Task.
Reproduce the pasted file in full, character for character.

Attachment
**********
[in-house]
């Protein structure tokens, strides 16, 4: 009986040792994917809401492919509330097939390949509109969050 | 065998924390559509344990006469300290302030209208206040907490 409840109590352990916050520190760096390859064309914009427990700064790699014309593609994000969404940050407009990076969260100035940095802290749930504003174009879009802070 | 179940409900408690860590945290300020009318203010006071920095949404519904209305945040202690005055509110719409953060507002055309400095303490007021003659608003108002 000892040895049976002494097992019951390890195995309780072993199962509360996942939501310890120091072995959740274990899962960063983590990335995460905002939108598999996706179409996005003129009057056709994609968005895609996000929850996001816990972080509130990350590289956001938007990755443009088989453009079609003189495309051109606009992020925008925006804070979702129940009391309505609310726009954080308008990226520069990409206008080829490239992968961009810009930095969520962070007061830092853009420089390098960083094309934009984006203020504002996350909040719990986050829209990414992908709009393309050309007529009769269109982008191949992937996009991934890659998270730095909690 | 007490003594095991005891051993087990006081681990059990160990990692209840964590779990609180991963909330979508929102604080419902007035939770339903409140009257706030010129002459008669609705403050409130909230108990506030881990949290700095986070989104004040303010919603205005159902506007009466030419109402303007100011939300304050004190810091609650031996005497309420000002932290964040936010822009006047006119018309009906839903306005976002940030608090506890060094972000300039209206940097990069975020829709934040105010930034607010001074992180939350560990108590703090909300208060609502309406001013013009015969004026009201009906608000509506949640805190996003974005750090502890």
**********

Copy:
[in-house]
């Protein structure tokens, strides 16, 4: 009986040792994917809401492919509330097939390949509109969050 | 065998924390559509344990006469300290302030209208206040907490 409840109590352990916050520190760096390859064309914009427990700064790699014309593609994000969404940050407009990076969260100035940095802290749930504003174009879009802070 | 179940409900408690860590945290300020009318203010006071920095949404519904209305945040202690005055509110719409953060507002055309400095303490007021003659608003108002 000892040895049976002494097992019951390890195995309780072993199962509360996942939501310890120091072995959740274990899962960063983590990335995460905002939108598999996706179409996005003129009057056709994609968005895609996000929850996001816990972080509130990350590289956001938007990755443009088989453009079609003189495309051109606009992020925008925006804070979702129940009391309505609310726009954080308008990226520069990409206008080829490239992968961009810009930095969520962070007061830092853009420089390098960083094309934009984006203020504002996350909040719990986050829209990414992908709009393309050309007529009769269109982008191949992937996009991934890659998270730095909690 | 007490003594095991005891051993087990006081681990059990160990990692209840964590779990609180991963909330979508929102604080419902007035939770339903409140009257706030010129002459008669609705403050409130909230108990506030881990949290700095986070989104004040303010919603205005159902506007009466030419109402303007100011939300304050004190810091609650031996005497309420000002932290964040936010822009006047006119018309009906839903306005976002940030608090506890060094972000300039209206940097990069975020829709934040105010930034607010001074992180939350560990108590703090909300208060609502309406001013013009015969004026009201009906608000509506949640805190996003974005750090502890």